Other first-time writers include Annette Stevens (Cupcakes: All-Occasion Treats, Centax, 102 pages, $9.95 paper), Sonia Engel (Simply Delicious, Centax, 207 pages, $15.95 paper), and Maria Ernst (The Copper Bay Cookbook, Harbour, 160 pages, $12.95 paper). Although at first I felt Canada needs a collection Of Cupcake
recipes about as much as it needs another Brian Mulroney, Stevens managed to convince me that her enthusiasm for those fiddly mini-cakes is justified. She says that children love them, which I can well believe, and that they're a boon to lunchboxes, bake sales, potluck suppers, and festivities in general. Furthermore, cupcakes take about 30 minutes to mix and bake, and can even "live on their own in the freezer in sealed containers so your pans are never tied up." OK, Annette, you know your stuff. Welcome to the "Cupcake Revolution," folks. Try "Festive Cupcakes" -- they're the ones with a cup and a half of Tia Maria inside -- if you're unconvinced.
The dust-jacket of Sonia Engel's Simply Delicious lauds her "shortcut methods" with homestyle cooking. Though I couldn't find much evidence of shortcuts, I did appreciate her no-fooling-around approach to the sacred ground of meat and potatoes. (If you think meat and potatoes are no longer sacred, try serving nouvelle cuisine to your family every night for a month.) Engel's specialties include "Creamy Potato Dill Buns" (which you'd need to diet for a week before trying), "Singapore Sling Slush" for 15, and a killer dessert called "White Chocolate Passion Brownie Torte." I thought I was immune to cookbooks like this but Engel actually made me drive out into the snow to fetch the ingredients for her "Butterscotch Marshmallow Squares"; it was the ingenious touch of banana that did it.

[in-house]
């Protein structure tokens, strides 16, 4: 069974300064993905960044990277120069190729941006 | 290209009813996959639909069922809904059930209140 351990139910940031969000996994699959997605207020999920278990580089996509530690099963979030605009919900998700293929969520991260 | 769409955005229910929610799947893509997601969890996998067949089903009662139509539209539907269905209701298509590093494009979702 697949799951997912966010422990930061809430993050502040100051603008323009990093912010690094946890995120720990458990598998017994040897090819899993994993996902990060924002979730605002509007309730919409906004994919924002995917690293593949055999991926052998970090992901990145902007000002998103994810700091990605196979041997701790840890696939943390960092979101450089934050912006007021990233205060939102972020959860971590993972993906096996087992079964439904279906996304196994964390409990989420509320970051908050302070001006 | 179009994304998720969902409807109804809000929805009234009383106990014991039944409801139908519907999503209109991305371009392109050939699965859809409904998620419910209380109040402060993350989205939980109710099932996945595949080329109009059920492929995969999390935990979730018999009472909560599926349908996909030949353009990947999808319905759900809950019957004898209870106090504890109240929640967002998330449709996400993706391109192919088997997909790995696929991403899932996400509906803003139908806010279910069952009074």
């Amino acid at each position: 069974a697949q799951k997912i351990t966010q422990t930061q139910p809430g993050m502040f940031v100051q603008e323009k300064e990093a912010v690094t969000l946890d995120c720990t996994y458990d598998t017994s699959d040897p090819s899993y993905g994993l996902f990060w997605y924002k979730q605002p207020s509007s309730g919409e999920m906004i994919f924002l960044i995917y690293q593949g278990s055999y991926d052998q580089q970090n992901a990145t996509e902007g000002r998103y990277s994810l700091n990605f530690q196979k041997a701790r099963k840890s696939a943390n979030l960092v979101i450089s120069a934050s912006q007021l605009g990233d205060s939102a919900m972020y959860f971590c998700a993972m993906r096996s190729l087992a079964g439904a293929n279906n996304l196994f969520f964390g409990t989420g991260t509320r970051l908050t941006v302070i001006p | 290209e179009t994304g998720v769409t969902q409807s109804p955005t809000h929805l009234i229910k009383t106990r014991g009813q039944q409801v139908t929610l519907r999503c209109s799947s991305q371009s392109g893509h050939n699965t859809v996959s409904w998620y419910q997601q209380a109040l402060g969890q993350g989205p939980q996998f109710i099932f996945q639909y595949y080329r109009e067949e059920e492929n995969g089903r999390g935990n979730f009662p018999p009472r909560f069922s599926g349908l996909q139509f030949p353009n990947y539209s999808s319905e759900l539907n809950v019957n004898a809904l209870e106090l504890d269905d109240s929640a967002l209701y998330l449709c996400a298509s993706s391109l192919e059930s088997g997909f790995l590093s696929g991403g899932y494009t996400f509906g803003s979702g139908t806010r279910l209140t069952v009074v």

With The Copper Bay Cookbook, though, we're talking genuine gourmet. Maria Ernest had to learn to cook in a hurry when she and her husband decided to build a hunting and fishing lodge at remote Copper Bay, on Moresby Island in the Queen Charlottes. Twenty years later, Maria's cuisine has developed into a blend of European know-how and fresh local ingredients -- salmon, crab, venison, apples, berries, etc. She's had a few adventures, too: when a storm cut off the electricity, she invented a salad from the red cabbage she couldn't cook, and when she made a rescue attempt on some ill- prepared crabmeat by camouflaging it in a quiche, her guests at the time -- who happened to be then US President Jimmy Carter and his wife -- were so impressed, they asked for the recipe. A visit to Copper Bay Lodge itself would be preferable, but reading this book is the next best thing.